For other projects, enterprises are examining WAN optimization appliances as a way to accelerate a variety of applications. Some of the improvements that WAN optimization can make are truly impressive (such as 30:1 bandwidth reduction) for the applications they support. Many appliances use compression to reduce the amount of traffic on the WAN. Unfortunately, video, as it travels across the WAN, is inherently not compressible. Caching, on the other hand, can help, but the difficulty is in managing it properly. Indeed, some readers may remember the enterprise content delivery network market heating up a few years ago -- but ultimately, the value proposition was not appropriate for many enterprises.
In 2006, there's an interesting alternative. Application delivery infrastructure combines the features of a WAN optimization solution with those of a content delivery network in a single solution. Such a solution offers a wide range of benefits, enabling organizations to achieve a variety of compliance and cost savings, while maintaining business processes across a globally distributed workforce.
To successfully enable video applications, solutions should have mechanisms to address the challenges presented by both VoD and live streaming video. For VoD, solutions should be able to push videos out to be stored near the user, at line speed (as opposed to viewing speed). Once the content is on the user's LAN, viewing consumes no WAN bandwidth. Furthermore, there should be an automated way of distributing and maintaining video content in advance of users' requests for it. For live streaming, the live nature of the event precludes any sort of caching during the event, but "splitting" can limit the WAN impact by aggregating multiple users' participation requests into a single stream. So a single stream flows over the WAN, but is served to multiple users at the remote site (without upgrading the network for multicast).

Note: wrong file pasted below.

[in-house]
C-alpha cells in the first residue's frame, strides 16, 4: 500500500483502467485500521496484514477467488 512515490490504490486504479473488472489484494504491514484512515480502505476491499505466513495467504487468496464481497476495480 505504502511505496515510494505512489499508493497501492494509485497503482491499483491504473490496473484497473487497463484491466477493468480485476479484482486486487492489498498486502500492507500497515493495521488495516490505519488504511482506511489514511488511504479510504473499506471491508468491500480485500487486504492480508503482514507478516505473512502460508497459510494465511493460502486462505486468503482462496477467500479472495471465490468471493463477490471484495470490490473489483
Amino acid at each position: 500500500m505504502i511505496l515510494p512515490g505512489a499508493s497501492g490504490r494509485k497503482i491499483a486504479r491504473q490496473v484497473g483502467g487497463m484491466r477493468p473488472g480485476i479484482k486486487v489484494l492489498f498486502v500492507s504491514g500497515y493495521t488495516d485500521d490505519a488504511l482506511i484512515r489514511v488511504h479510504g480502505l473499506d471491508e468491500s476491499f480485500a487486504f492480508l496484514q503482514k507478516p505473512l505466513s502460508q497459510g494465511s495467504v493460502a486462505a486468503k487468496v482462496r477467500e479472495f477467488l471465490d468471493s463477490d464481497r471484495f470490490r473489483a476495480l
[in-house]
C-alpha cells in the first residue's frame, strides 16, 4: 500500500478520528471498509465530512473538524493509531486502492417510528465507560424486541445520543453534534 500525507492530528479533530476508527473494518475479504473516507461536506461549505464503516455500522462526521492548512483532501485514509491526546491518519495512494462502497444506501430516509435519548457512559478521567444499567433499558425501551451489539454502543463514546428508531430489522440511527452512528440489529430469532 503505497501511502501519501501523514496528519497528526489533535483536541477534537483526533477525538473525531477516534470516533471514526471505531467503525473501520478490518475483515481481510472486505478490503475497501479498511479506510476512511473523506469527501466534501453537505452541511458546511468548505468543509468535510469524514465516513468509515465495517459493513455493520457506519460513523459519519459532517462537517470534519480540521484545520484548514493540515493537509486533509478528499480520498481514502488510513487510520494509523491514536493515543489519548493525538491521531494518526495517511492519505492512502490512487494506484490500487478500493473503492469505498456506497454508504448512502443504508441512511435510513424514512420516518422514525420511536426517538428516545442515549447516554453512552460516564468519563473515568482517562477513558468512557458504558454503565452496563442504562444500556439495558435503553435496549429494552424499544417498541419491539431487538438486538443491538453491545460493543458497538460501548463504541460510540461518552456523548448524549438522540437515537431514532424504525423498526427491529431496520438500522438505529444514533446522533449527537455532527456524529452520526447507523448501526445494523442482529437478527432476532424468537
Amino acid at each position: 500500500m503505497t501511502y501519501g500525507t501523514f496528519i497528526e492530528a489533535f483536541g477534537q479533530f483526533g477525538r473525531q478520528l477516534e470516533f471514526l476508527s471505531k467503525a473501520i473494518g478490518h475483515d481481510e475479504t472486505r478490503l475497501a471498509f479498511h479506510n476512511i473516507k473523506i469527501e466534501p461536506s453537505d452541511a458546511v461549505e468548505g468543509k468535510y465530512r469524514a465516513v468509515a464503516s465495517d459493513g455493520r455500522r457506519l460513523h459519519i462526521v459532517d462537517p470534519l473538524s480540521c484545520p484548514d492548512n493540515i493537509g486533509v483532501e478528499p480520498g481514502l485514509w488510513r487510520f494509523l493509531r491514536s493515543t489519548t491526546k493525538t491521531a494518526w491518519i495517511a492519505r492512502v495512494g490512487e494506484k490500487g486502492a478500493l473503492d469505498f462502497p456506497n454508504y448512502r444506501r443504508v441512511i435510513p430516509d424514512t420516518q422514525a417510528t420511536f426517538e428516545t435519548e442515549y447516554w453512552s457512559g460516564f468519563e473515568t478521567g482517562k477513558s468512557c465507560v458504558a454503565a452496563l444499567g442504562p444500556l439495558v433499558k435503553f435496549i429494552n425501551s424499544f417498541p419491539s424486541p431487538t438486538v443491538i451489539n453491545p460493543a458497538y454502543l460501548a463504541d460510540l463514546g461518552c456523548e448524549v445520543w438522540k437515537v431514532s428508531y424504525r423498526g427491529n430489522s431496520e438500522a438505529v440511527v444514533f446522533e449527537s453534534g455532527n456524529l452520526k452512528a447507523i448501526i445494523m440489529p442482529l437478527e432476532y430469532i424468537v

There are other requirements (such as audit and report on use, setting priorities and limits on network use for all applications), but, fundamentally, organizations should start thinking about combining the requirements for successful video deployments with other acceleration efforts like WAN optimization for leverage and maximum ROI. The goal: distributed employees get trained in a timely fashion, with current information -- without breaking the bank or killing the network.
About the author:
As the product marketing manager with Blue Coat, Chris King leads strategy and go-to-market initiatives for Blue Coat's distributed proxy solution.
Prior to joining Blue Coat in June 2004, King spent more than eight years as an information technology analyst for META Group and managed an international network for Securities Registration Depository for Ernst & Young. An internationally recognized expert on information security, King has consulted with hundreds of large IT organizations, spoken before a variety of audiences, and is often quoted in trade and business press.
This was first published in June 2006